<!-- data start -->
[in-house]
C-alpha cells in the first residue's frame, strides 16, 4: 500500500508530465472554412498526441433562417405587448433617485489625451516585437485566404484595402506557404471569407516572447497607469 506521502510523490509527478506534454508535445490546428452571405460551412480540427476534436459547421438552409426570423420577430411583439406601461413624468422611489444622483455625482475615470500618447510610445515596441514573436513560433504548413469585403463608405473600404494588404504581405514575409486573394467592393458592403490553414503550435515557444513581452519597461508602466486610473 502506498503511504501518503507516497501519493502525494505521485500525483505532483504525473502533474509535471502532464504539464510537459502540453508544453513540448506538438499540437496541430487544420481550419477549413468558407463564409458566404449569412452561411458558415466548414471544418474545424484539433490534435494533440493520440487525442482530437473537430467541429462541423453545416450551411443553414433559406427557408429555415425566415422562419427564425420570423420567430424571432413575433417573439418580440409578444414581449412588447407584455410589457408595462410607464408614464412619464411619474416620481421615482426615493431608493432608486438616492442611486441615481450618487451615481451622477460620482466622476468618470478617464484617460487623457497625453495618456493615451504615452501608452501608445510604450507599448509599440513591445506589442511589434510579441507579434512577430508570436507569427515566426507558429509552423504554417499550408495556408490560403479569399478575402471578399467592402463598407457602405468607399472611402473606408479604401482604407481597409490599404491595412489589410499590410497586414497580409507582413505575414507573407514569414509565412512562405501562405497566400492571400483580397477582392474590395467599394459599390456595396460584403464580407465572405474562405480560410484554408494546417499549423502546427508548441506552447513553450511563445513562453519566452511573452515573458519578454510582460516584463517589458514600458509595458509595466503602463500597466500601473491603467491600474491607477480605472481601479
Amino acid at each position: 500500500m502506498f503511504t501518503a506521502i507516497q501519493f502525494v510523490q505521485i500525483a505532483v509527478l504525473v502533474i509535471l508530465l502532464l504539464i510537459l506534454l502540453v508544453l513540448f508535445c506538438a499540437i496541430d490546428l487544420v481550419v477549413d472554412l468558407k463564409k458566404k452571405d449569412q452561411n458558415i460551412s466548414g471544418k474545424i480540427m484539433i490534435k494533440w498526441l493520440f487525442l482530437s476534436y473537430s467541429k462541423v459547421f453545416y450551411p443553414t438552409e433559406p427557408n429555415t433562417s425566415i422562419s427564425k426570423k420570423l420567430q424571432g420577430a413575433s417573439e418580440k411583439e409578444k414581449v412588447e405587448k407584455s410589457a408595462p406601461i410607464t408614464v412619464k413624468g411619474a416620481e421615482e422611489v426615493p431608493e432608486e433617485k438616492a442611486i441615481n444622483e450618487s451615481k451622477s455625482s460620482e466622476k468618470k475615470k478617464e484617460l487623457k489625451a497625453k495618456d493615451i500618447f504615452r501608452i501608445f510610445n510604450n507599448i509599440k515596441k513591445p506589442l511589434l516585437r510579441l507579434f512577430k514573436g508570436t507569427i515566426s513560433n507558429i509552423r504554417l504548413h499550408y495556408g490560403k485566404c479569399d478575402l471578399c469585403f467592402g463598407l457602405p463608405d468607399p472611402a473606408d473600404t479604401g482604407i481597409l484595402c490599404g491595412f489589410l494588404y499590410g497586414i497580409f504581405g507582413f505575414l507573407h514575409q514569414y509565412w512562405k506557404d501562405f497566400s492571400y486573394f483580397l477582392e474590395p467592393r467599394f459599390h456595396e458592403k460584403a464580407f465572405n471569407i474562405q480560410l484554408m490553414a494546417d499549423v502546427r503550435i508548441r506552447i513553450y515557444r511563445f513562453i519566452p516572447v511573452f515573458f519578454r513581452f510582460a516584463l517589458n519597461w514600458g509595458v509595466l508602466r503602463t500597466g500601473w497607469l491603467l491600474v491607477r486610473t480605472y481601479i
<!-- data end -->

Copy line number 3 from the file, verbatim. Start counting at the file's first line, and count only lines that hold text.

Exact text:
Amino acid at each position: 500500500m502506498f503511504t501518503a506521502i507516497q501519493f502525494v510523490q505521485i500525483a505532483v509527478l504525473v502533474i509535471l508530465l502532464l504539464i510537459l506534454l502540453v508544453l513540448f508535445c506538438a499540437i496541430d490546428l487544420v481550419v477549413d472554412l468558407k463564409k458566404k452571405d449569412q452561411n458558415i460551412s466548414g471544418k474545424i480540427m484539433i490534435k494533440w498526441l493520440f487525442l482530437s476534436y473537430s467541429k462541423v459547421f453545416y450551411p443553414t438552409e433559406p427557408n429555415t433562417s425566415i422562419s427564425k426570423k420570423l420567430q424571432g420577430a413575433s417573439e418580440k411583439e409578444k414581449v412588447e405587448k407584455s410589457a408595462p406601461i410607464t408614464v412619464k413624468g411619474a416620481e421615482e422611489v426615493p431608493e432608486e433617485k438616492a442611486i441615481n444622483e450618487s451615481k451622477s455625482s460620482e466622476k468618470k475615470k478617464e484617460l487623457k489625451a497625453k495618456d493615451i500618447f504615452r501608452i501608445f510610445n510604450n507599448i509599440k515596441k513591445p506589442l511589434l516585437r510579441l507579434f512577430k514573436g508570436t507569427i515566426s513560433n507558429i509552423r504554417l504548413h499550408y495556408g490560403k485566404c479569399d478575402l471578399c469585403f467592402g463598407l457602405p463608405d468607399p472611402a473606408d473600404t479604401g482604407i481597409l484595402c490599404g491595412f489589410l494588404y499590410g497586414i497580409f504581405g507582413f505575414l507573407h514575409q514569414y509565412w512562405k506557404d501562405f497566400s492571400y486573394f483580397l477582392e474590395p467592393r467599394f459599390h456595396e458592403k460584403a464580407f465572405n471569407i474562405q480560410l484554408m490553414a494546417d499549423v502546427r503550435i508548441r506552447i513553450y515557444r511563445f513562453i519566452p516572447v511573452f515573458f519578454r513581452f510582460a516584463l517589458n519597461w514600458g509595458v509595466l508602466r503602463t500597466g500601473w497607469l491603467l491600474v491607477r486610473t480605472y481601479i